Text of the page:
Viral transmission

Viral transmission is the process by which viruses spread between hosts. It includes spread to members of the same host species or spread to different species in the case of viruses that can cross species barriers.

Latest Research and Reviews

  • Research
    | Open Access

    Alphaviruses need to selectively package genomic viral RNA for transmission, but the packaging mechanism remains unclear. Here, Brown et al. combine PAR-CLIP with biotinylated capsid protein (Cp) retrieval and identify multiple Cp binding sites on genomic viral RNA that promote virion formation.

    • Rebecca S. Brown
    • , Dimitrios G. Anastasakis
    • , Markus Hafner
    •  & Margaret Kielian
  • Research
    | Open Access

    SARS-CoV-2 mainly transmits via respiratory droplets. Here Deng et al. show that SARS-CoV-2 can infect rhesus macaques via ocular conjunctival inoculation.

    • Wei Deng
    • , Linlin Bao
    • , Hong Gao
    • , Zhiguang Xiang
    • , Yajin Qu
    • , Zhiqi Song
    • , Shuran Gong
    • , Jiayi Liu
    • , Jiangning Liu
    • , Pin Yu
    • , Feifei Qi
    • , Yanfeng Xu
    • , Fengli Li
    • , Chong Xiao
    • , Qi Lv
    • , Jing Xue
    • , Qiang Wei
    • , Mingya Liu
    • , Guanpeng Wang
    • , Shunyi Wang
    • , Haisheng Yu
    • , Ting Chen
    • , Xing Liu
    • , Wenjie Zhao
    • , Yunlin Han
    •  & Chuan Qin
  • Research
    | Open Access

    Influenza viruses are believed to transmit through the air as respiratory droplets or aerosols. In the guinea pig model, Asadi et al. show that influenza virus can also be transmitted as aerosolized fomites, which are microscopic dust particles stirred up from a virus-contaminated environment.

    • Sima Asadi
    • , Nassima Gaaloul ben Hnia
    • , Ramya S. Barre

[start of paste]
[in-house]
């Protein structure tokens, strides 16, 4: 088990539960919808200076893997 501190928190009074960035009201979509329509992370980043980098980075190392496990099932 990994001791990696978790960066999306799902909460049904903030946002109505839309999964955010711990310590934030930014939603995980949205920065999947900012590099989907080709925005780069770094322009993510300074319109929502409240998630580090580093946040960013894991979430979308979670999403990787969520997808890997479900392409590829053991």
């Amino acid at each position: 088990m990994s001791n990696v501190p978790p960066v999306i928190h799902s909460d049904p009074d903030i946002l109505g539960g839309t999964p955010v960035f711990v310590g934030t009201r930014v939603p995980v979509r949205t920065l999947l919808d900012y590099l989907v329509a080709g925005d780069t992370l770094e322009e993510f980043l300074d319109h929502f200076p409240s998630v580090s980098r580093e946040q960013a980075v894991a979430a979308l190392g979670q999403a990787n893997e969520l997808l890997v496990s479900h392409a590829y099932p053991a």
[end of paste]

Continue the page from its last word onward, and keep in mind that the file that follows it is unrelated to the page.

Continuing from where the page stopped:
• , Anthony S. Wexler
    • , William D. Ristenpart
    •  & Nicole M. Bouvier
  • Research
    | Open Access

    SARS-CoV-2 has rapidly spread globally and animal models to study transmission are needed. Here, Richard et al. show efficient transmission of SARS-CoV-2 between ferrets via direct contact and via the air, through respiratory droplets and/or aerosols.

    • Mathilde Richard
    • , Adinda Kok
    • , Dennis de Meulder
    • , Theo M. Bestebroer
    • , Mart M. Lamers
    • , Nisreen M. A. Okba
    • , Martje Fentener van Vlissingen
    • , Barry Rockx
    • , Bart L. Haagmans
    • , Marion P. G. Koopmans
    • , Ron A. M. Fouchier
    •  & Sander Herfst
  • Research |

    A new epidemiological study shows reduced susceptibility to SARS-CoV-2 and decreased risk of developing severe symptoms in people aged younger than 20 years, suggesting that children have limited contribution to spread of COVID-19.

    • Nicholas G. Davies
    • , Petra Klepac
    • , Yang Liu
    • , Kiesha Prem
    • , Mark Jit
    • , Carl A. B. Pearson
    • , Billy J. Quilty
    • , Adam J. Kucharski
    • , Hamish Gibbs
    • , Samuel Clifford
    • , Amy Gimma
    • , Kevin van Zandvoort
    • , James D. Munday
    • , Charlie Diamond
    • , W. John Edmunds
    • , Rein M. G. J. Houben
    • , Joel Hellewell
    • , Timothy W. Russell
    • , Sam Abbott
    • , Sebastian Funk
    • , Nikos I. Bosse
    • , Yueqian Fiona Sun
    • , Stefan Flasche
    • , Alicia Rosello
    • , Christopher I. Jarvis
    •  & Rosalind M. Eggo
    Nature Medicine 26, 1205-1211
  • Research |

    The pathogenicity and transmissibility of SARS-CoV-2 in golden (Syrian) hamsters resemble features of COVID-19 in human patients, suggesting that these hamsters could be used to model this disease.

    • Sin Fun Sia
    • , Li-Meng Yan
    • , Alex W. H. Chin
    • , Kevin Fung
    • , Ka-Tim Choy
    • , Alvina Y. L. Wong
    • , Prathanporn Kaewpreedee
    • , Ranawaka A. P. M. Perera
    • , Leo L. M. Poon
    • , John M. Nicholls
    • , Malik Peiris
    •  & Hui-Ling Yen
    Nature 583, 834-838

News and Comment

  • Editorial |

    As the international community responds to an outbreak of coronavirus-induced pneumonia in Wuhan, China, early and open data sharing — which are vital for its control — depend on the trust that the data will not be used without proper attribution to those who generated it.

    Nature Microbiology 5, 227-228
  • News and Views |

    Baloxavir marboxil (BXM) represents a promising advance in antiviral chemotherapies for influenza infections. Identification of transmissible BXM-resistant strains in Japan may hit pause on widespread adoption of this therapy and could lead to revision of surveillance practices for emerging viruses.

    • Karen A. Kormuth
    •  & Seema S. Lakdawala
  • Editorial |

    Long-known to happen in other realms of the microscopic and macroscopic worlds, social interactions in viruses are increasingly being appreciated and have the potential to influence many processes, including viral pathogenesis, resistance to antiviral immunity, establishment of persistence and even life cycle choice.